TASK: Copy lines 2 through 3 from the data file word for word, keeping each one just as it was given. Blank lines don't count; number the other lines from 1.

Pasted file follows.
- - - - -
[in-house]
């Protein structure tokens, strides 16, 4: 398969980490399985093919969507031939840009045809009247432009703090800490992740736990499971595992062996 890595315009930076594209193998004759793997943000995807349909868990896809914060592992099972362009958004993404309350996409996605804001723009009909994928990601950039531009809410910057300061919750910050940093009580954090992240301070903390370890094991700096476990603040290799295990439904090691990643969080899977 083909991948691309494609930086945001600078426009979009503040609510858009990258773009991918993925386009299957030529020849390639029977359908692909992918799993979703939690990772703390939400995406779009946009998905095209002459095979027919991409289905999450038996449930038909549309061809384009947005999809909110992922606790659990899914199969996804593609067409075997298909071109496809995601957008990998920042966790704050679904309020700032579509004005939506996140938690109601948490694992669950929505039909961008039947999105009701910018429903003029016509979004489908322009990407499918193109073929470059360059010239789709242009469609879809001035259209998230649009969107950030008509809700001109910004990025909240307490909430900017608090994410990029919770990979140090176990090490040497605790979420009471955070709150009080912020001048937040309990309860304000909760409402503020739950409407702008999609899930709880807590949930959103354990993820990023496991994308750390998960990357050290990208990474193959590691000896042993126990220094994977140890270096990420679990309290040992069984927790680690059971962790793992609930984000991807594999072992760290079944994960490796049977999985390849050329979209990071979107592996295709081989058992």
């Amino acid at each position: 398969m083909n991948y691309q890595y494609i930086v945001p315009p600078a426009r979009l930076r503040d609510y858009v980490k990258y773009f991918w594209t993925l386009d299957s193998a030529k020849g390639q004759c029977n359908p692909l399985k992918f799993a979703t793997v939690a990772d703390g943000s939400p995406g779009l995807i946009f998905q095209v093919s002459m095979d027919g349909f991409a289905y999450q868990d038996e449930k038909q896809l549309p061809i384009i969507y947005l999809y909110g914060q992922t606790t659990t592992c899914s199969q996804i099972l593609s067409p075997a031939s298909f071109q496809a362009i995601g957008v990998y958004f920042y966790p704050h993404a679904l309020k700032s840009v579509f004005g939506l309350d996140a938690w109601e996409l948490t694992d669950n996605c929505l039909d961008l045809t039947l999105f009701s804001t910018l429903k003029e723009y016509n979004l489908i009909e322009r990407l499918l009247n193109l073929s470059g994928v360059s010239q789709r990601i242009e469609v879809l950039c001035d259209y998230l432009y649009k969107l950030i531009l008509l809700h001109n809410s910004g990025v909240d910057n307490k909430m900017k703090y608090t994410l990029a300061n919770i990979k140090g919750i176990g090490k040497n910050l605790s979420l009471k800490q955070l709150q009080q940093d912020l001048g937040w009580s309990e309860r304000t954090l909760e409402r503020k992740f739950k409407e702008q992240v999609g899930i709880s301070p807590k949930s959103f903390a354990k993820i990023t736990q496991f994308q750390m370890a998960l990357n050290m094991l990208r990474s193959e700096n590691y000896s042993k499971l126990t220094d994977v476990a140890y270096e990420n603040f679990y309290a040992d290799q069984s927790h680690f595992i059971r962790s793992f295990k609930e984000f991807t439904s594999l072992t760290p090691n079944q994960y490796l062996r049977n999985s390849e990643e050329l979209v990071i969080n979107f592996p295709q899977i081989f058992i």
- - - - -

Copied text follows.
């Protein structure tokens, strides 16, 4: 398969980490399985093919969507031939840009045809009247432009703090800490992740736990499971595992062996 890595315009930076594209193998004759793997943000995807349909868990896809914060592992099972362009958004993404309350996409996605804001723009009909994928990601950039531009809410910057300061919750910050940093009580954090992240301070903390370890094991700096476990603040290799295990439904090691990643969080899977 083909991948691309494609930086945001600078426009979009503040609510858009990258773009991918993925386009299957030529020849390639029977359908692909992918799993979703939690990772703390939400995406779009946009998905095209002459095979027919991409289905999450038996449930038909549309061809384009947005999809909110992922606790659990899914199969996804593609067409075997298909071109496809995601957008990998920042966790704050679904309020700032579509004005939506996140938690109601948490694992669950929505039909961008039947999105009701910018429903003029016509979004489908322009990407499918193109073929470059360059010239789709242009469609879809001035259209998230649009969107950030008509809700001109910004990025909240307490909430900017608090994410990029919770990979140090176990090490040497605790979420009471955070709150009080912020001048937040309990309860304000909760409402503020739950409407702008999609899930709880807590949930959103354990993820990023496991994308750390998960990357050290990208990474193959590691000896042993126990220094994977140890270096990420679990309290040992069984927790680690059971962790793992609930984000991807594999072992760290079944994960490796049977999985390849050329979209990071979107592996295709081989058992």
């Amino acid at each position: 398969m083909n991948y691309q890595y494609i930086v945001p315009p600078a426009r979009l930076r503040d609510y858009v980490k990258y773009f991918w594209t993925l386009d299957s193998a030529k020849g390639q004759c029977n359908p692909l399985k992918f799993a979703t793997v939690a990772d703390g943000s939400p995406g779009l995807i946009f998905q095209v093919s002459m095979d027919g349909f991409a289905y999450q868990d038996e449930k038909q896809l549309p061809i384009i969507y947005l999809y909110g914060q992922t606790t659990t592992c899914s199969q996804i099972l593609s067409p075997a031939s298909f071109q496809a362009i995601g957008v990998y958004f920042y966790p704050h993404a679904l309020k700032s840009v579509f004005g939506l309350d996140a938690w109601e996409l948490t694992d669950n996605c929505l039909d961008l045809t039947l999105f009701s804001t910018l429903k003029e723009y016509n979004l489908i009909e322009r990407l499918l009247n193109l073929s470059g994928v360059s010239q789709r990601i242009e469609v879809l950039c001035d259209y998230l432009y649009k969107l950030i531009l008509l809700h001109n809410s910004g990025v909240d910057n307490k909430m900017k703090y608090t994410l990029a300061n919770i990979k140090g919750i176990g090490k040497n910050l605790s979420l009471k800490q955070l709150q009080q940093d912020l001048g937040w009580s309990e309860r304000t954090l909760e409402r503020k992740f739950k409407e702008q992240v999609g899930i709880s301070p807590k949930s959103f903390a354990k993820i990023t736990q496991f994308q750390m370890a998960l990357n050290m094991l990208r990474s193959e700096n590691y000896s042993k499971l126990t220094d994977v476990a140890y270096e990420n603040f679990y309290a040992d290799q069984s927790h680690f595992i059971r962790s793992f295990k609930e984000f991807t439904s594999l072992t760290p090691n079944q994960y490796l062996r049977n999985s390849e990643e050329l979209v990071i969080n979107f592996p295709q899977i081989f058992i």